Over at The New Yorker’s blog, Jeffrey Toobin has a ridiculous post that distorts the facts and repeats paranoid conspiracy theories. Toobin’s beef is with the Federalist Society, the venerable educational organization that provides a forum for discussion of the most important conservative and libertarian legal issues, and Chuck Cooper, one of 22 speakers at its Second Annual Executive Branch Review Conference.
As Toobin concedes, events sponsored by the Federalist Society feature “high-level intellectual combat” between panelists from right and left. Having attended multiple prior conferences, which invariably offer excellent panel discussions (and usually offer CLE credit), I can tell you that the liberal and progressive speakers almost uniformly praise the Federalist Society for sponsoring a robust exchange of ideas and open debate among a wide variety of views.
Since Toobin knows all that, his characterization of the conference as “fevered” is inexcusable. (Watch the panels for yourself on YouTube.) Sure, there were intellectual fireworks, but that’s what every Federalist Society panel is about: robust intellectual debate. Panelists take reasoned legal positions and argue with the other panelists about legal substance. That’s something that Toobin can see at every Federalist Society event, and it’s really special, since open debate like that doesn’t happen much elsewhere.
Finally, Toobin gets to his primary target, former assistant attorney general in charge of DOJ’s Office of Legal Counsel Chuck Cooper. Cooper was one of three speakers at a lunchtime panel opining on the role of the coordinate branches of the government in checking the executive branch. Cooper gave his speech immediately between George Mason law professor Neomi Rao and Yale law professor William Eskridge (himself no conservative), both of whom gave provocative and illuminating speeches.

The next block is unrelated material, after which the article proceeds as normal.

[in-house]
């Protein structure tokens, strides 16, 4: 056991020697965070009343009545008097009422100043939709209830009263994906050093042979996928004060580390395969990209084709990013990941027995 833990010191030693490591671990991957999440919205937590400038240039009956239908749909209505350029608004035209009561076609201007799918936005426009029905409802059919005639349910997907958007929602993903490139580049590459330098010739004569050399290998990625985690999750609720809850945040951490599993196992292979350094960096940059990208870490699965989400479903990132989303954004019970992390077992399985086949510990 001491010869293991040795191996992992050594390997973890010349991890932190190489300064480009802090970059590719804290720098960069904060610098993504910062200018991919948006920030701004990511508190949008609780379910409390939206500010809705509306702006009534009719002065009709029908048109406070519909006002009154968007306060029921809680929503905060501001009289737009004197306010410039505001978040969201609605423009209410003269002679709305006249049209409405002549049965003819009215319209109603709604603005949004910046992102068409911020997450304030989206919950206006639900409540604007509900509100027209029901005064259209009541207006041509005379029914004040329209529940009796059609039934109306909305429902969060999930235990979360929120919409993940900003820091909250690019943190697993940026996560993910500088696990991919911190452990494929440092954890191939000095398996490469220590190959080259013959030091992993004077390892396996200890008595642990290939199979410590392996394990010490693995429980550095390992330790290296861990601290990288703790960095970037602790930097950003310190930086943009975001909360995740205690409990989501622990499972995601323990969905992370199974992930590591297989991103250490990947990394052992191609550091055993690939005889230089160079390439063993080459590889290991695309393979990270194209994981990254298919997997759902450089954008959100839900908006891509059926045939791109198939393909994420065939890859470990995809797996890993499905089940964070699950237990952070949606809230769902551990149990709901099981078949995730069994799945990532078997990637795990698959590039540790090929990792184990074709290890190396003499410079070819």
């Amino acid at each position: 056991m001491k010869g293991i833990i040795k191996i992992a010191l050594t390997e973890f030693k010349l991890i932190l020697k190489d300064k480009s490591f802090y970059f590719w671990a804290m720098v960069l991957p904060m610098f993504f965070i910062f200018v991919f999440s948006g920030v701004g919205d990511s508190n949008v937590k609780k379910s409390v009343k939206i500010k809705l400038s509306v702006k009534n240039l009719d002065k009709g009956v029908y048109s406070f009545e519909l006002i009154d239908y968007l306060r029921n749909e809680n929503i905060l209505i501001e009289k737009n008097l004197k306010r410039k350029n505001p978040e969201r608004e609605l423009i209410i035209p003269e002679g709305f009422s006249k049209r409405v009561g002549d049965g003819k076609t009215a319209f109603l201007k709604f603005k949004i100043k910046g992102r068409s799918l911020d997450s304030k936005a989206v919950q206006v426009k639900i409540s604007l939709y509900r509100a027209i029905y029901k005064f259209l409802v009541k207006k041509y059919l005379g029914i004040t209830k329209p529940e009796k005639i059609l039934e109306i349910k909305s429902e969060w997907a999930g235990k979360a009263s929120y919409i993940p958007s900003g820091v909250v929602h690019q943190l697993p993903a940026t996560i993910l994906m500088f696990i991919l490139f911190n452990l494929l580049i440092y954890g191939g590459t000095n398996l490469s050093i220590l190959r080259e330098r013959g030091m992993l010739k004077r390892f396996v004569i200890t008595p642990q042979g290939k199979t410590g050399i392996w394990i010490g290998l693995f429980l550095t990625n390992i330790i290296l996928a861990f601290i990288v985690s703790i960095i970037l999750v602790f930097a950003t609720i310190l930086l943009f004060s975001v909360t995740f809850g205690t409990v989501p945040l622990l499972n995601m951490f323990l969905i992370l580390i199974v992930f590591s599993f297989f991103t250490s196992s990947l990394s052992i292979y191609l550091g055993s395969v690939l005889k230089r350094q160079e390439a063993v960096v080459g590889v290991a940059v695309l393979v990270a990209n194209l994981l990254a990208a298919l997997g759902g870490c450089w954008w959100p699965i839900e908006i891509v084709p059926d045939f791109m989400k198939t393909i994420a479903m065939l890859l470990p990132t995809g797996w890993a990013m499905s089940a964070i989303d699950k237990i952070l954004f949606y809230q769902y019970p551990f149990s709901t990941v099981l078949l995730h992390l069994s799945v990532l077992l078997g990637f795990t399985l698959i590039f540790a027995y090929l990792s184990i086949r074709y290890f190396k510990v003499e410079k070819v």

To hear Toobin tell the tale, Cooper gave a fiery speech endorsing impeachment. But that never happened. Watch the speech for yourself. Cooper was certainly the least academic of the panelists (he was, after all, the only non-academic), but, as you can see for yourself, he said nothing “radical.” Toobin completely ignores the tone and substance of Cooper’s speech, neither of which supports hysterical fear-mongering. As for impeachment talk, it’s hard to imagine an entire panel discussion devoted to Congress’s role in constraining the executive without discussing the legalities of the one direct mechanism that the Constitution actually gives to Congress for that purpose. Cooper carefully laid out the factual and legal analysis, none of which Toobin disputes on the merits, including ample quotes from liberal law professors who engaged with the impeachment issue during previous administrations.
But Cooper actually argued against impeachment, calling impeachment a “drastic” measure, and instead urging a bicameral censure resolution that would have no legal effect. Radical? Hardly. (Toobin notes that Cooper told him he doesn’t support impeachment.) But instead of reporting on, or even sparring with, any of Cooper’s arguments he opted to take this cheap shot at Cooper and the Federalist Society:
Still, the impeachment talk presents yet another illustration of the conservative movement’s radicalization. Once, it was only Tea Party zealots (and birther lunatics) who talked about Obama’s illegitimacy. Now it’s the grownups in the Federalist Society.
Toobin’s piece isn’t legal journalism; it’s click-bait for left-wing bloggers and pundits. He invokes conspiracy theories while claiming to repudiate them, misrepresents both tone and substance of the conference, and even slips in a jab at Cooper’s personal life and his views on same-sex marriage. His piece is ultimately little more than a misleading and dishonest attempt to demonize Chuck Cooper and the Federalist Society as part of what he calls “the conservative movement’s radicalization.” Hopefully his readers will pay more attention to the facts and arguments than he did.